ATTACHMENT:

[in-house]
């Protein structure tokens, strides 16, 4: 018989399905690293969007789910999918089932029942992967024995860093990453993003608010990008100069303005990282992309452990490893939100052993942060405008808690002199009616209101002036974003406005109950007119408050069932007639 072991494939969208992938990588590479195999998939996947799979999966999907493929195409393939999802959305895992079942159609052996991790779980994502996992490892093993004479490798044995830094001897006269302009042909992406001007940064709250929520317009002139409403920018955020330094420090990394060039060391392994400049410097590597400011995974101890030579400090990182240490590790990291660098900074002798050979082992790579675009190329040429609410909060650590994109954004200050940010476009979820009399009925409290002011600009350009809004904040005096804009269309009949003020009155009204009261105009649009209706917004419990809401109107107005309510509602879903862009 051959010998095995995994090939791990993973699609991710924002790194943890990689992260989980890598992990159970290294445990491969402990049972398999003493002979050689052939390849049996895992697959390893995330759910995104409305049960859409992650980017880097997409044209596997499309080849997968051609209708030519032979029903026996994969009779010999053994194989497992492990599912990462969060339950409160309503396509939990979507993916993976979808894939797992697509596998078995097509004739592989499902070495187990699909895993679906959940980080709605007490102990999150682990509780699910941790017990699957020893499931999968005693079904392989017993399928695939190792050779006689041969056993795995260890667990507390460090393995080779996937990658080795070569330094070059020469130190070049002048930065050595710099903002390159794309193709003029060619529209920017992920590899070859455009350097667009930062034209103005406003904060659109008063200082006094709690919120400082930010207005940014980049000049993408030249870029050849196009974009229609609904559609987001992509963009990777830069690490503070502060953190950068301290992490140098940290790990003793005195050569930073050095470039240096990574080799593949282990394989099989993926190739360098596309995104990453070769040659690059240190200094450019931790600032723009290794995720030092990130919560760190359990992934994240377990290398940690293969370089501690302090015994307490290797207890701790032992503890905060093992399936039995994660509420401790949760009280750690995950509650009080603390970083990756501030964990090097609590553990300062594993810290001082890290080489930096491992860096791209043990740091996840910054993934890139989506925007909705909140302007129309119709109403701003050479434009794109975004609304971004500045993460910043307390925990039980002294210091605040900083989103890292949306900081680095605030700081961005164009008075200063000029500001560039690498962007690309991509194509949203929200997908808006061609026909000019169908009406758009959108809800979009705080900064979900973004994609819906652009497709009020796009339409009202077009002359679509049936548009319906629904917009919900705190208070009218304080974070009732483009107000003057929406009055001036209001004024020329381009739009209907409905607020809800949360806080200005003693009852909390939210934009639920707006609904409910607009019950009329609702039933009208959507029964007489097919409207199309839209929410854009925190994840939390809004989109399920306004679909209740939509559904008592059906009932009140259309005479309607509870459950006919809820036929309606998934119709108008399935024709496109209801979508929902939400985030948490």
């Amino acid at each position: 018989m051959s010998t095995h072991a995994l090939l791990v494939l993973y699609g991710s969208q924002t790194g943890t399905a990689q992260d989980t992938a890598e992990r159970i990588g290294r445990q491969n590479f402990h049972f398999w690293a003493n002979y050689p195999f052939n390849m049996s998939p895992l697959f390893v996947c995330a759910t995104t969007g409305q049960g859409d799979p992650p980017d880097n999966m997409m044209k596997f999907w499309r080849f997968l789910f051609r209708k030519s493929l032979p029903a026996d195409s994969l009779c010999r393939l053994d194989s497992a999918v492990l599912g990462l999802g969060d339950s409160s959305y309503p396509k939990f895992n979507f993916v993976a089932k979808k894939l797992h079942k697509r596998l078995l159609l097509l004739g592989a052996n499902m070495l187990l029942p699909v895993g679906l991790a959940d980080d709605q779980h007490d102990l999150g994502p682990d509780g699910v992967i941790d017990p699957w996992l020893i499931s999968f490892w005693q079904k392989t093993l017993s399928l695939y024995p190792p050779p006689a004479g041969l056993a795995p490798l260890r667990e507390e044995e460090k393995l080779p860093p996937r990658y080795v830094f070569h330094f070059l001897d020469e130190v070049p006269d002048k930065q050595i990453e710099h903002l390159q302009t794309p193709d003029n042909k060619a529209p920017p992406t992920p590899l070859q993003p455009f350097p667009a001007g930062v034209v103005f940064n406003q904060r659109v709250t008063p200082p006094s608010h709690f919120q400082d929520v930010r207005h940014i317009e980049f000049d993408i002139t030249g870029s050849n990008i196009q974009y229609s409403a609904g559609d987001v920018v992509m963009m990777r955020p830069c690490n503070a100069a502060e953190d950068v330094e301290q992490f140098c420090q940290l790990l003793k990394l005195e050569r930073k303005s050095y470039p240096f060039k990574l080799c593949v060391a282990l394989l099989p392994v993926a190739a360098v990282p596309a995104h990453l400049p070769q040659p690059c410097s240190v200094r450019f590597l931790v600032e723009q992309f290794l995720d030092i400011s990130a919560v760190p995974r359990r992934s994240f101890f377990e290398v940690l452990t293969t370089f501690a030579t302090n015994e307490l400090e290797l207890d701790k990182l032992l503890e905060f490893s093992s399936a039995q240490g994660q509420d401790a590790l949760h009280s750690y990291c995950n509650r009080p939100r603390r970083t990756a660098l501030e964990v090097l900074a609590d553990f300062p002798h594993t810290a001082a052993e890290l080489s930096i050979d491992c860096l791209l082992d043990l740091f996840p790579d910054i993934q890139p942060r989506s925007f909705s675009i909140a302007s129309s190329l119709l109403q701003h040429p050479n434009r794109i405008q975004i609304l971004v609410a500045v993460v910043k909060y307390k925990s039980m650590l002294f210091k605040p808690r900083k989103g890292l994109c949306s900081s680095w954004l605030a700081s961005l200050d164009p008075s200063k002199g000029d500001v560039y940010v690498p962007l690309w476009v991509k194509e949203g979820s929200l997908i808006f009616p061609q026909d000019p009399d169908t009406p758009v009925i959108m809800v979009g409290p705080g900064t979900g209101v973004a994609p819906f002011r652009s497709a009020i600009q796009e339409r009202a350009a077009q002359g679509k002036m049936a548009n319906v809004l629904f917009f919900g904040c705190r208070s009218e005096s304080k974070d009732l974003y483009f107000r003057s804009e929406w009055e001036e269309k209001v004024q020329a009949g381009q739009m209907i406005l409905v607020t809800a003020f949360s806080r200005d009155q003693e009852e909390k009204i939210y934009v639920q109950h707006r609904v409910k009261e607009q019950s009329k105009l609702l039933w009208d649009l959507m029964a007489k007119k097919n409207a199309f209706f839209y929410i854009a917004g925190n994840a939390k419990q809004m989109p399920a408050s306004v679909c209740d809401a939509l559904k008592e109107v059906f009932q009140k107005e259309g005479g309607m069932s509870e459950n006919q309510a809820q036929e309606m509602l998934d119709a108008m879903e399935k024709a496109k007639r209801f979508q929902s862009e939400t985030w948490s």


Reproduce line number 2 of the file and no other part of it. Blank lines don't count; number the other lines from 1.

């Protein structure tokens, strides 16, 4: 018989399905690293969007789910999918089932029942992967024995860093990453993003608010990008100069303005990282992309452990490893939100052993942060405008808690002199009616209101002036974003406005109950007119408050069932007639 072991494939969208992938990588590479195999998939996947799979999966999907493929195409393939999802959305895992079942159609052996991790779980994502996992490892093993004479490798044995830094001897006269302009042909992406001007940064709250929520317009002139409403920018955020330094420090990394060039060391392994400049410097590597400011995974101890030579400090990182240490590790990291660098900074002798050979082992790579675009190329040429609410909060650590994109954004200050940010476009979820009399009925409290002011600009350009809004904040005096804009269309009949003020009155009204009261105009649009209706917004419990809401109107107005309510509602879903862009 051959010998095995995994090939791990993973699609991710924002790194943890990689992260989980890598992990159970290294445990491969402990049972398999003493002979050689052939390849049996895992697959390893995330759910995104409305049960859409992650980017880097997409044209596997499309080849997968051609209708030519032979029903026996994969009779010999053994194989497992492990599912990462969060339950409160309503396509939990979507993916993976979808894939797992697509596998078995097509004739592989499902070495187990699909895993679906959940980080709605007490102990999150682990509780699910941790017990699957020893499931999968005693079904392989017993399928695939190792050779006689041969056993795995260890667990507390460090393995080779996937990658080795070569330094070059020469130190070049002048930065050595710099903002390159794309193709003029060619529209920017992920590899070859455009350097667009930062034209103005406003904060659109008063200082006094709690919120400082930010207005940014980049000049993408030249870029050849196009974009229609609904559609987001992509963009990777830069690490503070502060953190950068301290992490140098940290790990003793005195050569930073050095470039240096990574080799593949282990394989099989993926190739360098596309995104990453070769040659690059240190200094450019931790600032723009290794995720030092990130919560760190359990992934994240377990290398940690293969370089501690302090015994307490290797207890701790032992503890905060093992399936039995994660509420401790949760009280750690995950509650009080603390970083990756501030964990090097609590553990300062594993810290001082890290080489930096491992860096791209043990740091996840910054993934890139989506925007909705909140302007129309119709109403701003050479434009794109975004609304971004500045993460910043307390925990039980002294210091605040900083989103890292949306900081680095605030700081961005164009008075200063000029500001560039690498962007690309991509194509949203929200997908808006061609026909000019169908009406758009959108809800979009705080900064979900973004994609819906652009497709009020796009339409009202077009002359679509049936548009319906629904917009919900705190208070009218304080974070009732483009107000003057929406009055001036209001004024020329381009739009209907409905607020809800949360806080200005003693009852909390939210934009639920707006609904409910607009019950009329609702039933009208959507029964007489097919409207199309839209929410854009925190994840939390809004989109399920306004679909209740939509559904008592059906009932009140259309005479309607509870459950006919809820036929309606998934119709108008399935024709496109209801979508929902939400985030948490």